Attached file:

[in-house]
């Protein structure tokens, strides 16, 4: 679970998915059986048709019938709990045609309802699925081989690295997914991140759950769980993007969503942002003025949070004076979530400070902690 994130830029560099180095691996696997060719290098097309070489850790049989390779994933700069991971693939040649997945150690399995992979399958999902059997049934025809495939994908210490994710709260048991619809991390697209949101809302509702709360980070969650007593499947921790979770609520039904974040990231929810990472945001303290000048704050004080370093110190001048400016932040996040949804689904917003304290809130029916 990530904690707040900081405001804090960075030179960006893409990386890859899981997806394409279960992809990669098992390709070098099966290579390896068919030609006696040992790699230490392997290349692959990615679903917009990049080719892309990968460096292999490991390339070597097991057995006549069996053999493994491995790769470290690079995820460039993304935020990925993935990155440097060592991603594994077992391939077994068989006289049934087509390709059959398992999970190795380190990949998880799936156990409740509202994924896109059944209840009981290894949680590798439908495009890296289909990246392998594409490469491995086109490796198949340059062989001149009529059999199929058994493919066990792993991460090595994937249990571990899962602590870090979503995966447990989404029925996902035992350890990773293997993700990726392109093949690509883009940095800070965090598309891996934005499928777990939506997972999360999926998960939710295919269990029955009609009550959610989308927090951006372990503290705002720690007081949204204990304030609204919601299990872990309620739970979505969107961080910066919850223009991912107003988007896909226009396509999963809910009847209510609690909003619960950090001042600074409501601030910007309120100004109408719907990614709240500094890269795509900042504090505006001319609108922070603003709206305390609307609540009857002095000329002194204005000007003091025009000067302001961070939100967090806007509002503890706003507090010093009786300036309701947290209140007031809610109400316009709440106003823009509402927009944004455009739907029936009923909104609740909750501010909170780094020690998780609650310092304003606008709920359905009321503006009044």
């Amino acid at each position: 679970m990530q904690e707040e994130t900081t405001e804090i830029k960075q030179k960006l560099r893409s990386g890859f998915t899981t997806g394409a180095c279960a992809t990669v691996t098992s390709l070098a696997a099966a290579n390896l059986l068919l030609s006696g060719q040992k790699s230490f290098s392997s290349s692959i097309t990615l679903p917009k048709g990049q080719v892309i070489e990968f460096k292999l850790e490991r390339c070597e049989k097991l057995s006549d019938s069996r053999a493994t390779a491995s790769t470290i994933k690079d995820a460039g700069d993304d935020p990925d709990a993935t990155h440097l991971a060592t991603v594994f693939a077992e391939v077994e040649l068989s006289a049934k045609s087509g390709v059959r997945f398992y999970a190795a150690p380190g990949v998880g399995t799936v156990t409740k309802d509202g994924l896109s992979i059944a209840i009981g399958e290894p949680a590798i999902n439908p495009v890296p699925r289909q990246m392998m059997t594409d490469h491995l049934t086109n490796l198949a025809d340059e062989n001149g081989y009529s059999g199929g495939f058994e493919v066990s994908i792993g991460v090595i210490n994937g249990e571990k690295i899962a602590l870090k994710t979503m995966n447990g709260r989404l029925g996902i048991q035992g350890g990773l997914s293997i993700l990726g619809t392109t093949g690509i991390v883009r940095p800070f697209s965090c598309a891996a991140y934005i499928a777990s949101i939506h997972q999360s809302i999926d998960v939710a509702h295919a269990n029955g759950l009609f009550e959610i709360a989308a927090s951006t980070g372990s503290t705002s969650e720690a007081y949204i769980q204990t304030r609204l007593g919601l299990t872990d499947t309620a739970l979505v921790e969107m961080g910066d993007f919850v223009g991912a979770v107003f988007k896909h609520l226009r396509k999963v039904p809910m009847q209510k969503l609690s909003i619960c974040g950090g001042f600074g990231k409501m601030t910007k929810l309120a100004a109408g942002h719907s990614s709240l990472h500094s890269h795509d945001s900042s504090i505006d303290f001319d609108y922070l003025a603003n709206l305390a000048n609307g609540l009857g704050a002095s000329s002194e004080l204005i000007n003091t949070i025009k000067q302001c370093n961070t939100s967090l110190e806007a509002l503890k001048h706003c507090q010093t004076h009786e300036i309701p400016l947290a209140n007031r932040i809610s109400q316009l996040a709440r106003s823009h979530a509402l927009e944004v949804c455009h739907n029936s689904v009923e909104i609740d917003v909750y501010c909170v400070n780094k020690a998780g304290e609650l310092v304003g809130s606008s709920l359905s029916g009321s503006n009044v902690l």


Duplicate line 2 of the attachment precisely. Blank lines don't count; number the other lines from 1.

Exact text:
């Protein structure tokens, strides 16, 4: 679970998915059986048709019938709990045609309802699925081989690295997914991140759950769980993007969503942002003025949070004076979530400070902690 994130830029560099180095691996696997060719290098097309070489850790049989390779994933700069991971693939040649997945150690399995992979399958999902059997049934025809495939994908210490994710709260048991619809991390697209949101809302509702709360980070969650007593499947921790979770609520039904974040990231929810990472945001303290000048704050004080370093110190001048400016932040996040949804689904917003304290809130029916 990530904690707040900081405001804090960075030179960006893409990386890859899981997806394409279960992809990669098992390709070098099966290579390896068919030609006696040992790699230490392997290349692959990615679903917009990049080719892309990968460096292999490991390339070597097991057995006549069996053999493994491995790769470290690079995820460039993304935020990925993935990155440097060592991603594994077992391939077994068989006289049934087509390709059959398992999970190795380190990949998880799936156990409740509202994924896109059944209840009981290894949680590798439908495009890296289909990246392998594409490469491995086109490796198949340059062989001149009529059999199929058994493919066990792993991460090595994937249990571990899962602590870090979503995966447990989404029925996902035992350890990773293997993700990726392109093949690509883009940095800070965090598309891996934005499928777990939506997972999360999926998960939710295919269990029955009609009550959610989308927090951006372990503290705002720690007081949204204990304030609204919601299990872990309620739970979505969107961080910066919850223009991912107003988007896909226009396509999963809910009847209510609690909003619960950090001042600074409501601030910007309120100004109408719907990614709240500094890269795509900042504090505006001319609108922070603003709206305390609307609540009857002095000329002194204005000007003091025009000067302001961070939100967090806007509002503890706003507090010093009786300036309701947290209140007031809610109400316009709440106003823009509402927009944004455009739907029936009923909104609740909750501010909170780094020690998780609650310092304003606008709920359905009321503006009044």